What Are White Holes Essay Example

What Are White Holes Essay Example
📌Category: Exact Sciences, Science
📌Words: 2180
📌Pages: 8
📌Published: 11 July 2020

What is the likelihood that something with the opposite effects and behavior of a black hole exists? That such a force may have created our universe, or may be at the other end of passage ways to different universes?  Black holes have been proven to exist, but could it be that white holes too, exist? Yes, white holes could exist, though they are deemed the “impossible possibility”, the laws of general relativity and quantum mechanics both allow for their existence. With the discovery of a white hole, there may also be the answers to some of the world’s obscure questions, and many new speculations around our universe and the possibility of there being other universes. 

White holes are often viewed as entities that only exist in science fiction, but they may be more than just fiction, it could be that they exist beyond our minds creations, in a place that is much more real and disputable. They are controversial in the fields of science, but they have yet to be ruled out of questioning completely, and scientists have continued to return to studying the mysterious force. However, many scientists have determined white holes to be nothing more than fancy math, but it is the laws stated in general relativity and differential geometry that tell us to look closer.

Introduced by Igor Novikov in 1964, and predicted by one of Albert Einstein's field equations stemming from his theory of general relativity that is the maximally extended schwarzschild solution, the theory of white holes came into existence. Though Albert Einstein only viewed it as hypothetical, the maximally extended schwarzschild solution can be pictured in our minds as two vertical triangles, the triangle on the top represents a black hole, and the triangle on the bottom represents a white hole. To the left of the two triangles is a parallel universe, and to the right is an exterior universe, which can be seen in the diagram below.

In theory, a white hole is the opposite of a black hole, which has such a strong gravitational pull that neither energy or radiation can escape its event horizon--that is, except for subatomic particles that may be able to escape through quantum tunneling--but in simple terms, this is how scientists describe the function of black holes. A white hole does the same, only in reverse. A white hole uses strong forces to push everything away from its event horizon, meaning that nothing can enter inside of it. However, many scientists have chosen to dismiss the idea of such inanimate forces, and even Einstein thought that the theory was too ostentatious. But he, and others thought the same about black holes, which we can now see are no longer a theory, but something that coexist with our species in the same universe.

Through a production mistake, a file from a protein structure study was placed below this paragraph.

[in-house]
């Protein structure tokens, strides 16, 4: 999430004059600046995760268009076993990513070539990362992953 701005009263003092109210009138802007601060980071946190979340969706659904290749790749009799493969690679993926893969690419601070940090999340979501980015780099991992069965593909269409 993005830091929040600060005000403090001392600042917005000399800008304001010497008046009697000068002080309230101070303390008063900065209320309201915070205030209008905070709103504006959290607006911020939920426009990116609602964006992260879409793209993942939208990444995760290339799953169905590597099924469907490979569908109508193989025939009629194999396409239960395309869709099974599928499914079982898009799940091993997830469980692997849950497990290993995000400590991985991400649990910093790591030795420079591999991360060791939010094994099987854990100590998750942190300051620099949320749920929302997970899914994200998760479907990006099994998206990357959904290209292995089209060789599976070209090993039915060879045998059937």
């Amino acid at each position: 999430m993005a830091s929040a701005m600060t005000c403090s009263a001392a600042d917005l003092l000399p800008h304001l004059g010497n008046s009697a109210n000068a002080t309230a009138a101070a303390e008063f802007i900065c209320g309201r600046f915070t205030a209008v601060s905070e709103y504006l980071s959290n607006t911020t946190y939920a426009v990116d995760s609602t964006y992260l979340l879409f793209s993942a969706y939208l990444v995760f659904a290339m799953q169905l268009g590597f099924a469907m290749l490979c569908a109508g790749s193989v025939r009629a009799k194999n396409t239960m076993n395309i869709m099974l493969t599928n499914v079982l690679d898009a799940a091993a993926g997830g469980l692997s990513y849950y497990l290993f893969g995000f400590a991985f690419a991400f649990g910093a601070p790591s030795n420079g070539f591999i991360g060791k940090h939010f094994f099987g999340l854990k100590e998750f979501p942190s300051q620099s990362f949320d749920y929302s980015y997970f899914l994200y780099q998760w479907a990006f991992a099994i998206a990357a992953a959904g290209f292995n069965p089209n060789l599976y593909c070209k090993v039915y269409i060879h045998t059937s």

Our universe is said to be made of mathematical structures, and it seems that mathematical terminology can also explain how a white hole could exist. A white hole can be described as being a reverse black hole, so in the form of numbers, a white hole could be represented as a negative number. To better understand this, look at the question that asks: What is the square root of 9? Well, the most common, but not necessarily more accurate answer would be 3. However, the answer that is -3, is also a plausible response to the question, because two negative numbers equal a positive number. So, this means that with the mathematical equation used to identify a black hole, there is the possibility that there is another answer to the equation that is the white hole.  Now, it can also be viewed as reversed time in the sense of geodesic completeness which states that, “In order for a model to be "complete" it must also include the negative part of the scale”. Thus, indicating that for a black hole to exist, there must also be the corresponding existence of a white hole. 

Stephen Hawking predicted that over time, black holes would leak radiation and eventually evaporate, and based off of his explanation of this theory, it seemed to explain the life cycle of a black hole rather nicely. Only, there is a fault with this theory due to the “no-hiding theorem” which states that all of the information that had fallen into the event horizon of a black hole, must eventually make its return back into the universe. A white hole, however, may be able to refine and better explain this occurrence.